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The impact of components of fine particulate matter on cardiovascular mortality in susceptible subpopulations
  1. B D Ostro1,
  2. W-Y Feng2,
  3. R Broadwin1,
  4. B J Malig1,
  5. R S Green1,
  6. M J Lipsett3
  1. 1
    California Office of Environmental Health Hazard Assessment, Oakland, California, USA
  2. 2
    University of California, Davis, California, USA
  3. 3
    University of California, San Francisco, California, USA
  1. Dr Bart Ostro, Chief, Air Pollution Epidemiology Section, OEHHA, 1515 Clay St, 16th Floor, Oakland, California 94612, USA; bostro{at}


Background: Several studies have demonstrated associations between daily mortality and ambient particulate matter less than 2.5 microns in diameter (fine particles or PM2.5). Few, however, have examined the relative toxicities of PM2.5 constituents, including elemental carbon and organic carbon (EC and OC, respectively), nitrates and transition metals. There is also little information about whether associations between PM2.5 constituents and mortality are modified by socioeconomic and demographic factors.

Aim: To examine associations of daily cardiovascular mortality with PM2.5 and its constituents after stratification by gender, race/ethnicity and education, using data from six California counties during 2000 to 2003.

Methods: The association of daily counts of cardiovascular mortality with PM2.5 components was analysed using time-series regression analyses. Poisson models with natural splines were used to control for time-varying covariates such as season and weather. Separate models were run after stratification by gender, race/ethnicity (White, Hispanic, Black) and education (high school graduation or not). Models were run for each county and results were combined using random effects meta-analysis.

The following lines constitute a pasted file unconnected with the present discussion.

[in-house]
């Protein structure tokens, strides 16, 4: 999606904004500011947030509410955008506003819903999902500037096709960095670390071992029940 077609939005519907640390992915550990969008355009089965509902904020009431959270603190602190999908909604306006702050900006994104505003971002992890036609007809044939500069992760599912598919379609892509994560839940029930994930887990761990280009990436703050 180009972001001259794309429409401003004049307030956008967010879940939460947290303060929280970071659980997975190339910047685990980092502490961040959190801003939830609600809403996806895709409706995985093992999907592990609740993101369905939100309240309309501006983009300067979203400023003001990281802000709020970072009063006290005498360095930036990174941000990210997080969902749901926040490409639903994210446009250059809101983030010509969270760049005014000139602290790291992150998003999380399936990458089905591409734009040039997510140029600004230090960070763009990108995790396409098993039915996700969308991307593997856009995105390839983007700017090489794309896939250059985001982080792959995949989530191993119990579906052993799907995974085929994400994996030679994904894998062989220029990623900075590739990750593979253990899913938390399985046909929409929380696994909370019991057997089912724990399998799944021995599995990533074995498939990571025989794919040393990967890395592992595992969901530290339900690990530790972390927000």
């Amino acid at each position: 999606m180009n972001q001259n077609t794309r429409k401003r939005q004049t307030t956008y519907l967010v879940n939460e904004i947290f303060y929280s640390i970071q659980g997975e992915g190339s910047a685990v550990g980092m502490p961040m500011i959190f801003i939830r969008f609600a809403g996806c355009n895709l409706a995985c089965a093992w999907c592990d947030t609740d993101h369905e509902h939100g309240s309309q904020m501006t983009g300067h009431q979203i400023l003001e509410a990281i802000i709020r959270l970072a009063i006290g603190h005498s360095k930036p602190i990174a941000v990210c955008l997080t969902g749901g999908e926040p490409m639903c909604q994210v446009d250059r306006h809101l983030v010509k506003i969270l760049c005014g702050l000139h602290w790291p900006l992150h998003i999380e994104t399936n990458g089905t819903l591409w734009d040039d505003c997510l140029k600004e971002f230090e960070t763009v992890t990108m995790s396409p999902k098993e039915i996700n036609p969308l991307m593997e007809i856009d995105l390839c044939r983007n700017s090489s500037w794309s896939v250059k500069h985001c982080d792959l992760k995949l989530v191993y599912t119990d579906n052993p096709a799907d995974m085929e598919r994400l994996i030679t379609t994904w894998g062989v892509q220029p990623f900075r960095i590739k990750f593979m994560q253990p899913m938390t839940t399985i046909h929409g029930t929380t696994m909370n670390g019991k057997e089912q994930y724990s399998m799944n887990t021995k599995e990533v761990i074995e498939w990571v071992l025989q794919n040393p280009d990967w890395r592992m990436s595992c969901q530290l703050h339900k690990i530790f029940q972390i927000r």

Results: Daily counts of cardiovascular mortality were associated with PM2.5 and several of its species including EC, OC, nitrates, sulphates, potassium, copper and iron. For many of these species, there were significantly higher effect estimates among those with lower educational attainment and Hispanic individuals. For example, while essentially no association was observed for individuals who graduated from high school, an interquartile change in several of the components of PM2.5 was associated with a 3–5% increase in daily mortality among non-high school graduates.

Conclusion: There is evidence that several PM2.5 constituents may represent important contributors to cardiovascular mortality. Many of these constituents are generated by motor vehicles, especially those with diesel engines, and by residential wood combustion. In addition, factors associated with low educational attainment may increase susceptibility to PM2.5 and its components.

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  • Competing interests: None.